The New York Times has a fascinating story on how some publicists keep extremely close track of journalists. It seems that an in-house memo from Microsoft was accidentally emailed to Wired reporter Fred Vogelstein. The memo contained a good deal of information on Vogelstein, as well as some opinions (“Fred’s stories tend to be a bit sensational, though he would consider them to be balanced and fair.”).
Nearly any litblogger or journalist who deals with publicists should read this article, if only to be aware that they are possibly being tracked in some way. In fact, two publicists have told me privately that there are files containing some of the things I have written about specific authors. I haven’t a clue why. I’m just a hapless litblogger. I have no idea if there are specific speculations upon my temperament or testaments about how my writing and podcasting, or the offerings of other bloggers, is viewed at large.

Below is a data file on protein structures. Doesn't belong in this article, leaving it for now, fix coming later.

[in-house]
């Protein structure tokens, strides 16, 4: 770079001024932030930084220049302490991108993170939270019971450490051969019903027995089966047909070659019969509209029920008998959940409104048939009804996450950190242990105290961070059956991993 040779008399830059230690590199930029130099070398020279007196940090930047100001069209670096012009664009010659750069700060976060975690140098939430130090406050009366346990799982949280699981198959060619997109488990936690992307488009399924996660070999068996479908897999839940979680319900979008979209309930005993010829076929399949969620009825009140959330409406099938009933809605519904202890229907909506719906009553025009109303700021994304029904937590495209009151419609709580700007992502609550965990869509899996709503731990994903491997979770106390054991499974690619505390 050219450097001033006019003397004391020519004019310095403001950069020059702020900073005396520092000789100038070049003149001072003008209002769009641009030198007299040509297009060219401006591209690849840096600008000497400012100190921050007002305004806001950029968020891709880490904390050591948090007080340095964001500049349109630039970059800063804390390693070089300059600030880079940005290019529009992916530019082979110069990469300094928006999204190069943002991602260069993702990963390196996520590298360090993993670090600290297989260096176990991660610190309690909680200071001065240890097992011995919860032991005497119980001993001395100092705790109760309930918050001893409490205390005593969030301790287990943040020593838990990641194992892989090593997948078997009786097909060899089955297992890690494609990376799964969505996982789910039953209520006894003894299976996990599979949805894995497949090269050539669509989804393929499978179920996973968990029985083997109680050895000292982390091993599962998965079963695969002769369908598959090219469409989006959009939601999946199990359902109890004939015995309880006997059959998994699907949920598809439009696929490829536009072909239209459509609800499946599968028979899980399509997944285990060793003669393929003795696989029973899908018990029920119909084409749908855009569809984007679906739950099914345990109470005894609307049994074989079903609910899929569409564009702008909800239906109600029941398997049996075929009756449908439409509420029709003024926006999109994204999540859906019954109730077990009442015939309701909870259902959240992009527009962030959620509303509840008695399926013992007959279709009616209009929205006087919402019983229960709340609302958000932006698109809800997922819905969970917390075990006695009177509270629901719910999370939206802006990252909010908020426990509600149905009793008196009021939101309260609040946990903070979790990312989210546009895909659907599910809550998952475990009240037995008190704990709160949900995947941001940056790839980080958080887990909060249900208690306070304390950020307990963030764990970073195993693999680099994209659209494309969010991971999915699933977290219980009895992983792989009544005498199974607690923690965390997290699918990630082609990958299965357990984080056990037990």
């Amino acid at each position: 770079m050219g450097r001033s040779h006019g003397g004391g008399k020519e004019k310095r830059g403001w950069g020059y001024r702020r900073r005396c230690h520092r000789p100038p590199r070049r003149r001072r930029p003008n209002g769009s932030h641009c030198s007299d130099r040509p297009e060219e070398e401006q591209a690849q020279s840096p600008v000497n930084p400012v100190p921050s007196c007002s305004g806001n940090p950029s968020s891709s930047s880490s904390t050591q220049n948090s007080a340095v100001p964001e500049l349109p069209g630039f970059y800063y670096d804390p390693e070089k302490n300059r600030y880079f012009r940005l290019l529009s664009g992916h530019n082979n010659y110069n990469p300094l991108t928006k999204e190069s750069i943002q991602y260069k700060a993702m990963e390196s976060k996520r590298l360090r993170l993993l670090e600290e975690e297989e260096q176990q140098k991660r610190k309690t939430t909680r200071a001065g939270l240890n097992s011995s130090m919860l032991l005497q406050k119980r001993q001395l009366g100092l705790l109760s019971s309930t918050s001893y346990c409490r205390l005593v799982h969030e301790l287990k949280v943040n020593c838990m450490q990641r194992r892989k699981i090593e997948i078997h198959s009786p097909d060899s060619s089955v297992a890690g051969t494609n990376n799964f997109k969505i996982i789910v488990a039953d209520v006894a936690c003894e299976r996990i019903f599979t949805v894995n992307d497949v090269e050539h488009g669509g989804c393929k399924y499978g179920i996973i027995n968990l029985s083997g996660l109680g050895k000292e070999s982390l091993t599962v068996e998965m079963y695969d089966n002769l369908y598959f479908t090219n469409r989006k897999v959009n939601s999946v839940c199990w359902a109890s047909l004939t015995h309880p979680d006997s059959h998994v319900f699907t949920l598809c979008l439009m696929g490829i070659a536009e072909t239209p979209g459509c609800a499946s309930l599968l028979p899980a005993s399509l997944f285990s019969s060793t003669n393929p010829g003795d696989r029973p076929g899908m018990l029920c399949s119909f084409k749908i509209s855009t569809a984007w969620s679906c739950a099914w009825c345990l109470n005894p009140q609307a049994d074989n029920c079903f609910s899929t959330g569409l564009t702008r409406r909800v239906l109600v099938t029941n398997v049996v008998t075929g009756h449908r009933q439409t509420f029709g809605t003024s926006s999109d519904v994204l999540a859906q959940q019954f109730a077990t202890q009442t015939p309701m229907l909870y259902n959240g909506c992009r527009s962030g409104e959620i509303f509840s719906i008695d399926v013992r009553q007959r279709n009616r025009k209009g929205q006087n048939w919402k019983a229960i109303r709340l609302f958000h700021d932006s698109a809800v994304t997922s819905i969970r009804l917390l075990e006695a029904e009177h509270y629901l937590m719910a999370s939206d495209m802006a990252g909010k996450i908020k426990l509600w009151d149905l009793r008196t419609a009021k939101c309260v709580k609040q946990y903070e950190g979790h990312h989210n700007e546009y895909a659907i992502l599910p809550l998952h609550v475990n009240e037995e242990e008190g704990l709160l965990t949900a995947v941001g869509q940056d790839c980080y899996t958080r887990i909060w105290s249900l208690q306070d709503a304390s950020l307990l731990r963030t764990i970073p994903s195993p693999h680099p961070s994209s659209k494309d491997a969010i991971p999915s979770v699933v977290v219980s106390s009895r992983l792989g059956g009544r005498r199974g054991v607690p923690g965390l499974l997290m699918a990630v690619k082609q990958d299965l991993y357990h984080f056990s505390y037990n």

But if the publicists are good, they are collecting as much information about bloggers as they can and trying to capitalize upon this. The best thing to do is to keep them guessing. Judging by the book haul I received last weekend, it would seem that I am viewed as a guy who likes extremely slim comedy books written by Brits, 900 page science fiction books from authors I have never heard of, and books that are vaguely (but not explicitly) sexual. All this amuses me to no end.
You can read a PDF of the Microsoft memo in question here.